Kyiv suffers largest missile strike in months that kills 2, wounds another
Debris rained from the Kyiv night sky as Russia launched air attacks on early Wednesday, killing at least two people in the Ukrainian capital, Mayor Vitali Klitschko wrote on the Telegram messaging app. (SOURCE: Reuters)
Ukraine and Russia made their boldest drone and missile strikes in months on each other, with a strike in Kyiv killing two people while a strike on ships in the Black Sea and an airport near the border lasted for hours, according to local reports.
“While the Russians have been retaliating brutally against Ukraine, Kyiv’s incremental escalation has prevented a massive conventional (or nuclear attack) that would have obliterated Ukraine,” Rebekah Koffler, president of Doctrine & Strategy Consulting and a former Defense Intelligence Agency officer, told Fox News Digital.
“It’s quite witty,” she said. “Will this win the war for Ukraine? No. But it might gradually wear down the Russian people’s morale.”
Two security guards died and another person suffered injuries due to falling debris from buildings in Kyiv, with additional Russian strikes on an unidentified facility and railway tracks in the central region of Zhytomyr overnight Wednesday.
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Ukraine, meanwhile, hit several regions in Russia, including an airport near the border with Estonia and Latvia that damaged military transport planes, as well as strikes on the central Pskov region and the city of Kaluga that destroyed a fuel depot and a microelectronics factory, the BBC reported.
This photo shows damage to a building following a drone attack in Moscow on Aug. 18, 2023. Russian forces have destroyed Ukrainian drones targeting Russia’s capital and its Black Sea Fleet, defense officials said. (Natalia Kolesnikova/AFP via Getty Images)
Both nations have increased the tempo and severity of their attacks in recent weeks to try and break their opponent as the invasion – or the “special operation,” as Russian President Vladimir Putin has continued to call it – reaches the 18-month mark with little end in sight.
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Kyiv launched a counteroffensive in June – a little over 15 months since the invasion started – but made little immediate progress. Reports from both sides indicate that Ukraine has started to gain some momentum, hitting valuable Russian military assets and starting to strike at targets within Russia itself.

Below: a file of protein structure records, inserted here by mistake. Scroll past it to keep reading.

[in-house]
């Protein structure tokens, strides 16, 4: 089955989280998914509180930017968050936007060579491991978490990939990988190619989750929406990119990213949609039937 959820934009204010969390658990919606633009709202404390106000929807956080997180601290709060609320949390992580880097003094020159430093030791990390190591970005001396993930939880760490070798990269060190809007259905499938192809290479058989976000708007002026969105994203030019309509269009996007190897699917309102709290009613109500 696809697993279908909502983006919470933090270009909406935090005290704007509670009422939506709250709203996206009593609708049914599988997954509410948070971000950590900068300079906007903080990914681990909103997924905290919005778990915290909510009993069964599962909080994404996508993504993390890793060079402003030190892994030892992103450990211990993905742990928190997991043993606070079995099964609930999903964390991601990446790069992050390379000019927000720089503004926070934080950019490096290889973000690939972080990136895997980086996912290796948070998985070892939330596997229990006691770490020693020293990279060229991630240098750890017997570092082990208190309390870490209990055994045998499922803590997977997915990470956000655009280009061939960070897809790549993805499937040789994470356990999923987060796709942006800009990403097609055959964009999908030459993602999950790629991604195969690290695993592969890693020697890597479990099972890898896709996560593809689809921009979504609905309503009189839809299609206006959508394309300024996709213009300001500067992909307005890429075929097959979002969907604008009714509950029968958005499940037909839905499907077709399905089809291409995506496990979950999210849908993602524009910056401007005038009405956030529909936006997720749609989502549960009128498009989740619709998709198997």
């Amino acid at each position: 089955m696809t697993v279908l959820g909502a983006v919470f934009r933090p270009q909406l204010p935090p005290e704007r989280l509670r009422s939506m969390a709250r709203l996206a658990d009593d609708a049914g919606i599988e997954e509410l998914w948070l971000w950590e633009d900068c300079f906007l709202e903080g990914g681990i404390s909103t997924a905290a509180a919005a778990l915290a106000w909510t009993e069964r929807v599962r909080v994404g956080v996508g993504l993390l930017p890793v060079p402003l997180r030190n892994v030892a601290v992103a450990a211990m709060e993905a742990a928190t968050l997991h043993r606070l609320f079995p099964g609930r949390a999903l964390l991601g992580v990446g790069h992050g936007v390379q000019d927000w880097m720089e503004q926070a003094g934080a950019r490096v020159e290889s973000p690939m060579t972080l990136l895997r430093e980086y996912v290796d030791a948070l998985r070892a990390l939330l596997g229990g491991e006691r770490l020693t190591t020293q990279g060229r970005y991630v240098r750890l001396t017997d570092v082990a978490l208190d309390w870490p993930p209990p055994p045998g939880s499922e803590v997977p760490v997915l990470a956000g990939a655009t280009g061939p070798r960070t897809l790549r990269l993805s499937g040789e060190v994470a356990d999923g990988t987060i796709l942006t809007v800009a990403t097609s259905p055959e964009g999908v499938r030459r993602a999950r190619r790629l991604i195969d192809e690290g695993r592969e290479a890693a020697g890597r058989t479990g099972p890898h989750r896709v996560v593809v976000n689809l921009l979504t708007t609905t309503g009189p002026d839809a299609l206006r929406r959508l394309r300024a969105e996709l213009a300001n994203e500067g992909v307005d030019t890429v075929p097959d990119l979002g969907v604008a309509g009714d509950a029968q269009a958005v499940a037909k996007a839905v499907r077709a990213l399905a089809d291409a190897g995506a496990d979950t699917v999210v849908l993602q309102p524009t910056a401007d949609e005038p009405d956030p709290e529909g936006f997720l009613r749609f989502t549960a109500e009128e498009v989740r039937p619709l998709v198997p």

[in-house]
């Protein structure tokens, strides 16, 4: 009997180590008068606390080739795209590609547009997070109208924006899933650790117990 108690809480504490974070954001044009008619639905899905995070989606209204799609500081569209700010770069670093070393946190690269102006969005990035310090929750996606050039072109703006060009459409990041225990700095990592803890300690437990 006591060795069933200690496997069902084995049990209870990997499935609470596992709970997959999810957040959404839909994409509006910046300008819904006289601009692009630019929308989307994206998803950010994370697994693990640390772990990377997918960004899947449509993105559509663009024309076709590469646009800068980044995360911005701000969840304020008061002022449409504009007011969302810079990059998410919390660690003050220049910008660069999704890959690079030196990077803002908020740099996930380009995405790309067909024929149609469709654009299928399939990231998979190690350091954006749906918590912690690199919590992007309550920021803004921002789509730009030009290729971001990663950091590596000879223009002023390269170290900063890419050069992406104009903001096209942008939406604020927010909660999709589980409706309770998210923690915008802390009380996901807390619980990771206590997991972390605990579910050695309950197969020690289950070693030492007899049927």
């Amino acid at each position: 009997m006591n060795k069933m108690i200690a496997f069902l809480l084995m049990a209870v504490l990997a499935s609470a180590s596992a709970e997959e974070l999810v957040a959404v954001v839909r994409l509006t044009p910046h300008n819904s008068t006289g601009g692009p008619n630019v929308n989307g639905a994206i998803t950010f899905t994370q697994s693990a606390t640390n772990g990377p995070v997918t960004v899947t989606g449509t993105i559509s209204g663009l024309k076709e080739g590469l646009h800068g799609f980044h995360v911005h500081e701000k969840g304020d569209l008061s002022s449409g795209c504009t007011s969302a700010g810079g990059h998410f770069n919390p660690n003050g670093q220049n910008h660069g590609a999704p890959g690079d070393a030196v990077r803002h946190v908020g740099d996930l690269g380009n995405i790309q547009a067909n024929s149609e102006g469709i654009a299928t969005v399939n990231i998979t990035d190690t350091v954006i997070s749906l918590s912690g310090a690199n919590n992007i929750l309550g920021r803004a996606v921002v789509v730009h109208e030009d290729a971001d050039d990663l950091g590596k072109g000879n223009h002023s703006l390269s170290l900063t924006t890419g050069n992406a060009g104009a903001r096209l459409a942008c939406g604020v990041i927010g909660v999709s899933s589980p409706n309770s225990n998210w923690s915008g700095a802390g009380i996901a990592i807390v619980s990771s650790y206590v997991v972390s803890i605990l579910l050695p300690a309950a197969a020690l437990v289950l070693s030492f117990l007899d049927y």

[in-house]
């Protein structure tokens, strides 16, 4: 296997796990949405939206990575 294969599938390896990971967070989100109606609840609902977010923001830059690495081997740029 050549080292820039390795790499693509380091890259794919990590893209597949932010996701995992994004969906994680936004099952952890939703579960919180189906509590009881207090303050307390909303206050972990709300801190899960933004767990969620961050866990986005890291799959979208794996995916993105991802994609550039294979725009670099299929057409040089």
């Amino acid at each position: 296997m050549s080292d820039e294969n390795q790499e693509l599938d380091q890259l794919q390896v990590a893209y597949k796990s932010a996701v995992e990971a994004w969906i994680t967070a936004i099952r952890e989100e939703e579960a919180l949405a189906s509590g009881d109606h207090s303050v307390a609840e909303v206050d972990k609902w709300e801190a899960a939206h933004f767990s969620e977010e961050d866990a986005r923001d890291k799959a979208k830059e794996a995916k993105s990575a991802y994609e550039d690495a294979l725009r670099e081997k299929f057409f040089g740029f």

People walk past a damaged building of the Moscow-City business center after a drone fell on Aug. 23, 2023, in Russia. (Contributor/Getty Images)
But Ukrainian officials have not taken credit for the attacks and not commented directly on any potential involvement: Mykhailo Fedorov, Ukraine’s minister of digital transformation, told AP recently that he has seen “news about long-range drones that hit various targets both in occupied Crimea and in the territory of Russia” and that his country has produced drones capable of such strikes.
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Koffler called Ukraine’s increased use of drone strikes “clever,” explaining that Ukraine has been “gradually eroding Putin’s red lines by striking Russia with pinpointed individual strikes.”
A view of City Clinical Hospital No. 67 near the site of a reported attack by a Ukrainian drone in Moscow, Russia on Aug. 11, 2023. (Boris Alekseev/Anadolu Agency via Getty Images)
“They’ve been bringing the war home to Russia, habituating ordinary Russians – who don’t have the whole picture because of the Kremlin’s overwhelming propaganda machine – that the motherland will have no peace, so long as Ukraine is under siege,” she added.
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She stressed that Ukraine must strive to avoid the “obvious risk of nuclear escalation,” which “keeps many national security professionals up at night.”
“Either way, the world is in it – Russia-Ukraine brutal war of attrition – for years,” Koffler said.
Reuters and The Associated Press contributed to this report.
Peter Aitken is a Fox News Digital reporter with a focus on national and global news.